For starters, I got the Raspberry Pi Model B Revision 2.0 (512MB) and a Transcend 16GB Class 10 SDHC Flash Memory Card (TS16GSDHC10E).
Although there's a ton of info on the internet, I still like books. I took some time reading reviews and previews before settling on three books. They've each been helpful in different ways:
- Getting Started with Raspberry Pi, Richardson & Wallace
- Programming the Raspberry Pi, Getting Started with Python, Simon Monk
- Raspberry Pi User Guide, Eben Upton
Here are some lessons learned:
1) Make sure to get an SD card that is known to be R-Pi compatible: check this list. Don't waste your time on a card that others had trouble with.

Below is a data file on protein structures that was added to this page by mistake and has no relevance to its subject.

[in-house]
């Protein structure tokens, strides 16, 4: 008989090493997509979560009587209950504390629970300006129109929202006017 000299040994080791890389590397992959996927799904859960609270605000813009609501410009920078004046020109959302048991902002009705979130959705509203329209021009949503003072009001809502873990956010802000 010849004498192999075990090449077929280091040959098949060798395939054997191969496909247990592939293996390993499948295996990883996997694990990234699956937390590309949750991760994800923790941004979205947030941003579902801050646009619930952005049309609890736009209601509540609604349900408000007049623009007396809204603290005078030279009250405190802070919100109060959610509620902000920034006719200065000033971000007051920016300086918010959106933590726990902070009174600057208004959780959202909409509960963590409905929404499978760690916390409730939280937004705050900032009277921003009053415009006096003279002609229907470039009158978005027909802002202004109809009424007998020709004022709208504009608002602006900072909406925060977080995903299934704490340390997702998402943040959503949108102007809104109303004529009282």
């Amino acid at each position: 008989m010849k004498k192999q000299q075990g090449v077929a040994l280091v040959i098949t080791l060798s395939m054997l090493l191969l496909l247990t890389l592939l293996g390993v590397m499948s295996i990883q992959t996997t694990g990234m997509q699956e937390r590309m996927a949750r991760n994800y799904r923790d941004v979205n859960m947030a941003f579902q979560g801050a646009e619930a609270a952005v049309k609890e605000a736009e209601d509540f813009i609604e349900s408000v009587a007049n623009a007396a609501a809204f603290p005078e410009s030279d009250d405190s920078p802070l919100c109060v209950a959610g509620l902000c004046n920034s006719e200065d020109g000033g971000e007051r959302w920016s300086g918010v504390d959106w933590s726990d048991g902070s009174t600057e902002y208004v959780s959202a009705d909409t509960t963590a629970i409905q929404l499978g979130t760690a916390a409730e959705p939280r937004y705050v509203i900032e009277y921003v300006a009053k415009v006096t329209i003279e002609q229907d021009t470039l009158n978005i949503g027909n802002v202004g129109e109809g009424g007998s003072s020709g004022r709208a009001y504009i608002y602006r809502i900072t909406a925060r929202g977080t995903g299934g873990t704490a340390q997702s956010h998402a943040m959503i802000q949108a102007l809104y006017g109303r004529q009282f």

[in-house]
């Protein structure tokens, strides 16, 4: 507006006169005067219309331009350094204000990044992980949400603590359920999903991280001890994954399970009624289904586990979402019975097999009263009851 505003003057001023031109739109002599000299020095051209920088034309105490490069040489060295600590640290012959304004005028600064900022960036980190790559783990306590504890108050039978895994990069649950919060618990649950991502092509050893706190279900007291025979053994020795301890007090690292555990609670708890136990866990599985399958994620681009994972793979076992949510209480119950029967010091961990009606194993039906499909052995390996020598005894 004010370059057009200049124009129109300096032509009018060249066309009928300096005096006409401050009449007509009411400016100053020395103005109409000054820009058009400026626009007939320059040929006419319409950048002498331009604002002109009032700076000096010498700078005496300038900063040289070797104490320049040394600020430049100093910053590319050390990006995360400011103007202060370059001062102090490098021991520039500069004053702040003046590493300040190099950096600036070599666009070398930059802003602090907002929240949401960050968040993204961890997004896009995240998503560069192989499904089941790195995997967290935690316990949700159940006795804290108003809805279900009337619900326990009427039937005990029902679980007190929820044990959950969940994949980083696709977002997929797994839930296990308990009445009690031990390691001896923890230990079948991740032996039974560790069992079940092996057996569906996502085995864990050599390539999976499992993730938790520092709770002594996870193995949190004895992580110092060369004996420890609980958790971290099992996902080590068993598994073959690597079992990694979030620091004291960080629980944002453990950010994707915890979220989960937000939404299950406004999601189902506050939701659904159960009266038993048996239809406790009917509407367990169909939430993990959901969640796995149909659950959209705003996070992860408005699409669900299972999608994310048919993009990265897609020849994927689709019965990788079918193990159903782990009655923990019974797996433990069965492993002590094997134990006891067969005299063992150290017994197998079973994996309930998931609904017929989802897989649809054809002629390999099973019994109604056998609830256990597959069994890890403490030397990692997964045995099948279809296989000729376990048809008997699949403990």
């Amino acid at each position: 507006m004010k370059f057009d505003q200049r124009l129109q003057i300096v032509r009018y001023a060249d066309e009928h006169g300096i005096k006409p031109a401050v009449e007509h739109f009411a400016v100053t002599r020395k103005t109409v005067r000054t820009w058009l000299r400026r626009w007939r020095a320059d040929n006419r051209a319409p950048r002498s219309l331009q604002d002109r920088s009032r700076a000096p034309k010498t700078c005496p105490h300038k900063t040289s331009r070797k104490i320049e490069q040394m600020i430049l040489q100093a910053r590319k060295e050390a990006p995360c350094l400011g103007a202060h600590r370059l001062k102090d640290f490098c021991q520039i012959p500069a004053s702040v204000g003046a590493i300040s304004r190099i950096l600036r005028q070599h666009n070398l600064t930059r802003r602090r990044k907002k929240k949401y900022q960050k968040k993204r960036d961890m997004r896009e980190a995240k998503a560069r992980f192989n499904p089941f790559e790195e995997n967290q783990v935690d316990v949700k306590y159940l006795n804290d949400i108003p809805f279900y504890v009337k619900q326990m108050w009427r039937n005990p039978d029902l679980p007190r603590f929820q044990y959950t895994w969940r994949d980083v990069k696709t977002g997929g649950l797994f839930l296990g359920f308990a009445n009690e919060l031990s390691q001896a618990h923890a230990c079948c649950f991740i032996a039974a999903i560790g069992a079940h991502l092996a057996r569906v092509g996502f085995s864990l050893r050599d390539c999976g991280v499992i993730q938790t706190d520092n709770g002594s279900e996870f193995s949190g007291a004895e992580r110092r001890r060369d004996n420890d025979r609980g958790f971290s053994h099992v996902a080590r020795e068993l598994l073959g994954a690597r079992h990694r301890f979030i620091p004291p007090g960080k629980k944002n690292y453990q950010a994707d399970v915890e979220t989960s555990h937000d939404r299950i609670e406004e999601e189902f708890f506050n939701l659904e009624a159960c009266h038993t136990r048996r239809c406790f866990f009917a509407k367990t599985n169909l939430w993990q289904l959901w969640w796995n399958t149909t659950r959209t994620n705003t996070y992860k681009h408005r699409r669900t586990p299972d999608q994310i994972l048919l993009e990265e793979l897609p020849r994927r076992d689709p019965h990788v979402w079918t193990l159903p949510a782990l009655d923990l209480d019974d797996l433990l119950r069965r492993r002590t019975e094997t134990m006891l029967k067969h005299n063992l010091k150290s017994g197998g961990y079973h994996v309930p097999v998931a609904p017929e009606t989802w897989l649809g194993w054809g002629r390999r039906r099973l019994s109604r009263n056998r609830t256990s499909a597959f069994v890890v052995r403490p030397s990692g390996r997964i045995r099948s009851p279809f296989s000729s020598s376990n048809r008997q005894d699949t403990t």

2) The SD card socket on R-Pi is very cheap and sooner or later it'll break. I thought I was being very careful, but I managed to break it, and it was a hassle to fix.
3) The Adafruit Pi-Cobbler is great way to connect the R-Pi to a solderless breadboard. (Actually, I would have preferred the T-Cobbler, but they were out of stock at the time.)
4) This Adafruit R-Pi case is a great value and works fine, except that it doesn't hold the R-Pi down very securely.
One time I was unplugging the Pi-Cobbler from the GPIO pins and didn't realize the R-Pi was lifting up inside the case. The SD card was still plugged in, and that was the demise of the cheap plastic SD card socket.
Here's how I fixed it, without soldering. I used some foam tape, with a smooth durable top layer, to build up the area inside the case, below the SD card slot:
Then I added a nylon standoff, to the right of the GPIO pins, to hold the R-Pi down inside the case:
Now my SD card makes good contact again.
Next up: ATX Raspi, and then direct serial com between R-Pi and Arduino...